On the north side of Weston Nurseries Bulk Yard two and half years ago my coworker Roberto and I were weeding around trees when I noticed granular piles of soil. Upon further investigation we found hundreds of worms under the mulch around the trees.

Roberto suggested harvesting the worms for our finished compost piles, but I wanted to know more about what worms do in the compost. This started my fascination with vermicomposting and worms in general.

After doing research on the internet I decided to order 6,000 Red Wigglers (“composting worms”) from a website to seed my finished compost piles, and start my own homemade worm composter in my office. I used Weston’s Best Organic finished compost as bedding and fed them fruit scraps, veggie scraps, and coffee grounds.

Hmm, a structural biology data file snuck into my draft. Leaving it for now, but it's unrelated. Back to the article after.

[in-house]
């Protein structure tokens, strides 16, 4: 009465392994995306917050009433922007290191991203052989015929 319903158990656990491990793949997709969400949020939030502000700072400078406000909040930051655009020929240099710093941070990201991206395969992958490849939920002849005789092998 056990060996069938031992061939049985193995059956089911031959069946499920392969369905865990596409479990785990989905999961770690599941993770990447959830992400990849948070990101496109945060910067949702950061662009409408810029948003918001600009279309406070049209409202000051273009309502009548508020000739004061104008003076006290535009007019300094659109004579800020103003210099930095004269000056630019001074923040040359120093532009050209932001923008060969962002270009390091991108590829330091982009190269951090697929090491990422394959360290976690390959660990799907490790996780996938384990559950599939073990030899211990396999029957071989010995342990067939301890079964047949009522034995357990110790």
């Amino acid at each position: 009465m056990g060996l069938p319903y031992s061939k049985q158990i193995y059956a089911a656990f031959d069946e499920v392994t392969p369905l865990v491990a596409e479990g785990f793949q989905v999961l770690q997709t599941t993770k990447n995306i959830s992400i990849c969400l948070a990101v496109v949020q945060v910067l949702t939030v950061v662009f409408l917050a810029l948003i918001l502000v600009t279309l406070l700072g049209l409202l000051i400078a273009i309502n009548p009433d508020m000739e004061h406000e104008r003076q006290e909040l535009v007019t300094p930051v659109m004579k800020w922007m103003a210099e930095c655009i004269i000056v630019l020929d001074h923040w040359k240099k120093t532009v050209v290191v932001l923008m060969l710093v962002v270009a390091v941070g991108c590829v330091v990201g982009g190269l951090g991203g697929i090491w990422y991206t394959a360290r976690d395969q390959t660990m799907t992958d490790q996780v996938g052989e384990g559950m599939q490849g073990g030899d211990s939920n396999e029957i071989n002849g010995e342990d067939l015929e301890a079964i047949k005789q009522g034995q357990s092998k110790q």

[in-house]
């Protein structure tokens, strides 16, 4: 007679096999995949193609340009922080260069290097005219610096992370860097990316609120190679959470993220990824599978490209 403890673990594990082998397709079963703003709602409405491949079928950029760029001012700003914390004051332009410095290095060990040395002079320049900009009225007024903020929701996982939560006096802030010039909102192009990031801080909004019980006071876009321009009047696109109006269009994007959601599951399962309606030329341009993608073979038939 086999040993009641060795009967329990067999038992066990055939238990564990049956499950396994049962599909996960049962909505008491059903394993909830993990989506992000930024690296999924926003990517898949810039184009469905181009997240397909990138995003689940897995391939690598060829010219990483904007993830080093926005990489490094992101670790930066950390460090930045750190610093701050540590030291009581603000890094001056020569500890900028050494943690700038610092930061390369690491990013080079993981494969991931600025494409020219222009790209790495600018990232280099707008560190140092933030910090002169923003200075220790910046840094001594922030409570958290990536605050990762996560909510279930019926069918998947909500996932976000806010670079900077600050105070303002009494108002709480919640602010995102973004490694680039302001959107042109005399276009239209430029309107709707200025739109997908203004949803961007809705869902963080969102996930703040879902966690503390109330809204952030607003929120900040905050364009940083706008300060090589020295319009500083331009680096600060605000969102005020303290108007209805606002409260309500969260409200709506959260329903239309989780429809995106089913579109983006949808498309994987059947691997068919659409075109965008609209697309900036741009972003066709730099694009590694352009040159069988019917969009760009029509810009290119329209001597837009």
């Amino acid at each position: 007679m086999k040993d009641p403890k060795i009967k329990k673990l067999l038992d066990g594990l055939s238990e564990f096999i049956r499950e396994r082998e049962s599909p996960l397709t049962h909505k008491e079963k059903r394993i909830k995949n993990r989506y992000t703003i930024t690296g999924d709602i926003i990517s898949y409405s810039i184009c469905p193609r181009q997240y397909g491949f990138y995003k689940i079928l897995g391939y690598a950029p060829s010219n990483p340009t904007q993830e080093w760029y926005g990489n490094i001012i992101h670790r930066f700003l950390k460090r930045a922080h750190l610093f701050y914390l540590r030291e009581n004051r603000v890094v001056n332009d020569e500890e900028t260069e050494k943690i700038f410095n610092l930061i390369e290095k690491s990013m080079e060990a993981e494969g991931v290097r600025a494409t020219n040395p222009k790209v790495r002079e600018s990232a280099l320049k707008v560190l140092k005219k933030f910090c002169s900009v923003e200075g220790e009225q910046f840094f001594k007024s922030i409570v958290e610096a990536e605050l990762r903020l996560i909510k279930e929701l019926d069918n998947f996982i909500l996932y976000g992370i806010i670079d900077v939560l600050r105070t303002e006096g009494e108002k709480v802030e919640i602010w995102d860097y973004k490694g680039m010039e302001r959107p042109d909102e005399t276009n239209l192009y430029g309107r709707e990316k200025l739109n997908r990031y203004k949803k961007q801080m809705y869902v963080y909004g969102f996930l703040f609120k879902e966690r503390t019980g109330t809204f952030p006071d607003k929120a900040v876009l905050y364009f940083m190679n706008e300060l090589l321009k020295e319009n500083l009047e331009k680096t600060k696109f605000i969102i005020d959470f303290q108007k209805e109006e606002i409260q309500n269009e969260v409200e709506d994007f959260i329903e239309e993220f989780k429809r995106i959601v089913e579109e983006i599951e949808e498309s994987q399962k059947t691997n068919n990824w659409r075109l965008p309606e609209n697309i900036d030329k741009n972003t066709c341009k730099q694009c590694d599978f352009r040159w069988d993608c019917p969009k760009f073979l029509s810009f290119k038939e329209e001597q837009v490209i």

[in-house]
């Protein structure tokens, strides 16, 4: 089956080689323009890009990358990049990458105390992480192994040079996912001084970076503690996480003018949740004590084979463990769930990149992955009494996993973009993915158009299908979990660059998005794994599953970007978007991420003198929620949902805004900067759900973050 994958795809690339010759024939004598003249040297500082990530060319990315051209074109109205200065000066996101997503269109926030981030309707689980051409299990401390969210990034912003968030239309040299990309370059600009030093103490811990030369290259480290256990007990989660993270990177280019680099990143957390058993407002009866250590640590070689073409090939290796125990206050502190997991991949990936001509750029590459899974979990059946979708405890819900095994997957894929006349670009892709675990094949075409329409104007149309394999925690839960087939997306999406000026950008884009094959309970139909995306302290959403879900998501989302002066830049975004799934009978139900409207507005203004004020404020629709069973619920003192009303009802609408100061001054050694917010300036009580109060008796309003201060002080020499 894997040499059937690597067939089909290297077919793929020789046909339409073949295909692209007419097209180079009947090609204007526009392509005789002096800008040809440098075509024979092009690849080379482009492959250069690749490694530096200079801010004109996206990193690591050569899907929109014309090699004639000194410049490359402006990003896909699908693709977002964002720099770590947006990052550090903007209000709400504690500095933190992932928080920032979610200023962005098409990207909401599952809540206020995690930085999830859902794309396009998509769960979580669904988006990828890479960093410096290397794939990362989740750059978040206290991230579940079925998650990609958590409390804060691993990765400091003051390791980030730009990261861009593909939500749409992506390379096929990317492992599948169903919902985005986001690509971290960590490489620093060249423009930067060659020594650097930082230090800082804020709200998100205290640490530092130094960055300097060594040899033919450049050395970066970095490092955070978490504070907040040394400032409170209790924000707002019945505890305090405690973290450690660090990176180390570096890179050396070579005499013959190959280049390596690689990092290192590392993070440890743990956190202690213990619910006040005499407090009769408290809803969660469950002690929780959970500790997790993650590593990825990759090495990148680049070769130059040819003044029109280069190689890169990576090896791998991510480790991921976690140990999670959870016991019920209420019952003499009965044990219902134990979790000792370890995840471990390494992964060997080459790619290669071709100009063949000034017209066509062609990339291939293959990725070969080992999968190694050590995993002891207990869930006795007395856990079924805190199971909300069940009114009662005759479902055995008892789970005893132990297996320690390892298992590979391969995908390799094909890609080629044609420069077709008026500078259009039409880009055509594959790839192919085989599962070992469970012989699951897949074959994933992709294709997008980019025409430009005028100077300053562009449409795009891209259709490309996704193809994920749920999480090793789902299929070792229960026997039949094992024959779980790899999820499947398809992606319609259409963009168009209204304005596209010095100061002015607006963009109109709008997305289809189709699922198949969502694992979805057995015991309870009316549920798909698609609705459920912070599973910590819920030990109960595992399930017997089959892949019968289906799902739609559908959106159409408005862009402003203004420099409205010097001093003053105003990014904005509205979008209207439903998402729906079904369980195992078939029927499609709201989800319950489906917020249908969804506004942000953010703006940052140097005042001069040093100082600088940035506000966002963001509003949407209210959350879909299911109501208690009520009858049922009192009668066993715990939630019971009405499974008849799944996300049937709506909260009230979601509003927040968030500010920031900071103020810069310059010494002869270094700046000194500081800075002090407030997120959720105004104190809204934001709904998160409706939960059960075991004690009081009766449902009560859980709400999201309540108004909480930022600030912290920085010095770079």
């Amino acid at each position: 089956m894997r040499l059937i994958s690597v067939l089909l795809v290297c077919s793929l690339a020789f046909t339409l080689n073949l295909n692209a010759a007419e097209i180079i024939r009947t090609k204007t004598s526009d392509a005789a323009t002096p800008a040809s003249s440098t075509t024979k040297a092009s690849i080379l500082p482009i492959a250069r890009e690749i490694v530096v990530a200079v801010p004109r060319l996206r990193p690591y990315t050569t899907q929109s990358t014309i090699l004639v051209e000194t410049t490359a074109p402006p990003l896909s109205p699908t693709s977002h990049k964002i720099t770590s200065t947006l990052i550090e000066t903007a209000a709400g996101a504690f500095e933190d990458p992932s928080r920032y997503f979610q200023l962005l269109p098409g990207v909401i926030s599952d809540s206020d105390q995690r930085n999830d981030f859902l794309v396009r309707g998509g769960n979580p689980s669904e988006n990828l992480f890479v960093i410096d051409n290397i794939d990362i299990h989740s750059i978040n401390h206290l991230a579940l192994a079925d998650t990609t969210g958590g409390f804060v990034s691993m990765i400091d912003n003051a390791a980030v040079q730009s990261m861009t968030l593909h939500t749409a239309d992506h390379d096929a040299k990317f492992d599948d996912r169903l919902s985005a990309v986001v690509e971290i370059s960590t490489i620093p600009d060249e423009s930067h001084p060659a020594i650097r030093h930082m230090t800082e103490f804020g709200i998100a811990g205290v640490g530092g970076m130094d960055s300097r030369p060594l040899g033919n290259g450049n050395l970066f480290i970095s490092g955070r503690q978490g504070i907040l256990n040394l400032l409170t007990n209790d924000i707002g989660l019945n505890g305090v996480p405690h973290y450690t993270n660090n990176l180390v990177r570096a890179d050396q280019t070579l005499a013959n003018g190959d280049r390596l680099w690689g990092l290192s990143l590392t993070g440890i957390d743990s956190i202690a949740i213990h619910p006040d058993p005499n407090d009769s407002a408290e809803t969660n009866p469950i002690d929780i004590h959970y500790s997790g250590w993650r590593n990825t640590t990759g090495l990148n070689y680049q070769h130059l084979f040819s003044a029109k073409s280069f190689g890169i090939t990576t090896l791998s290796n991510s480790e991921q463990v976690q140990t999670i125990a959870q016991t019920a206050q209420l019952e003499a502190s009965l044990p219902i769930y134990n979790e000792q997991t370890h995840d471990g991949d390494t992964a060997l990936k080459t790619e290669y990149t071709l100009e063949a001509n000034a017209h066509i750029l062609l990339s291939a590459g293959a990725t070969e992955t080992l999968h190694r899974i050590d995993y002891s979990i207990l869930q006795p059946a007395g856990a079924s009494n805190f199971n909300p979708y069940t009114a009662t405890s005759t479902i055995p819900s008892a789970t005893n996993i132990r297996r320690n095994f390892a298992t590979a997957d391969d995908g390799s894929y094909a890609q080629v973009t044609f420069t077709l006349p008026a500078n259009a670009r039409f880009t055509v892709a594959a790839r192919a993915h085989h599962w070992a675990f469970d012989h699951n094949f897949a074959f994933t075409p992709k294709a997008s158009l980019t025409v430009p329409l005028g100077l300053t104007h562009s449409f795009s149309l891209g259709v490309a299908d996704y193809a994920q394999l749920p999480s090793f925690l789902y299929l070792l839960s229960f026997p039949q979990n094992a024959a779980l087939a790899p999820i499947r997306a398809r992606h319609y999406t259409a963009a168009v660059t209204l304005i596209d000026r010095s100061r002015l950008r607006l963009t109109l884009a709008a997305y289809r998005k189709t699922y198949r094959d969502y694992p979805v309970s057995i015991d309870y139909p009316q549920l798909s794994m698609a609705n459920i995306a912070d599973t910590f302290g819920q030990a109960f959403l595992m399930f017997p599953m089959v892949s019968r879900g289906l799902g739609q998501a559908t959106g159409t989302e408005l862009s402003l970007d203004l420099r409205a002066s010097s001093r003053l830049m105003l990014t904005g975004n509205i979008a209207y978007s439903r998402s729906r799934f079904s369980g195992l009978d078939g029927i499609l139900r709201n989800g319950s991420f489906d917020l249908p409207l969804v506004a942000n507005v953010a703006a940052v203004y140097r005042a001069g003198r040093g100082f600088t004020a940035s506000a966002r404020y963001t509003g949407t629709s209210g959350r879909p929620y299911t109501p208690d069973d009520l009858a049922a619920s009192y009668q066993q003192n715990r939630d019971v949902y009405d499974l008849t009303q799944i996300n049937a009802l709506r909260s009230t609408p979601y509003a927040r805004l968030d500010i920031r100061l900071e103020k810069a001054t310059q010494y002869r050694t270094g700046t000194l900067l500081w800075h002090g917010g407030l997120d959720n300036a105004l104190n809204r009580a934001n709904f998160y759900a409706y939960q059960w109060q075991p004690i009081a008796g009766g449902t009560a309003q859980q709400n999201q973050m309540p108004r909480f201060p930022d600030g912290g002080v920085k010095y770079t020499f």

Red wigglers are prolific breeders, and I have observed that they almost double their population every four months. After only nine weeks after birth the mature worms are able to produce a small lemon-shaped cocoon, and shortly after three to five small white thread-like worms emerge to start the cycle again.

Red worms are content to remain working for you in conditions that are to their liking. If these conditions are maintained, they will recycle your food scraps and leave you with nutrient-rich castings that can be added to any soil to give it a boost.

Now that you know a little about my experience in worm farming, I encourage you to find a worm supplier and start your own worm composter at home.

Patrick J. Goudreau, Bulk Materials Yard Supervisor
Weston Nurseries- Hopkinton

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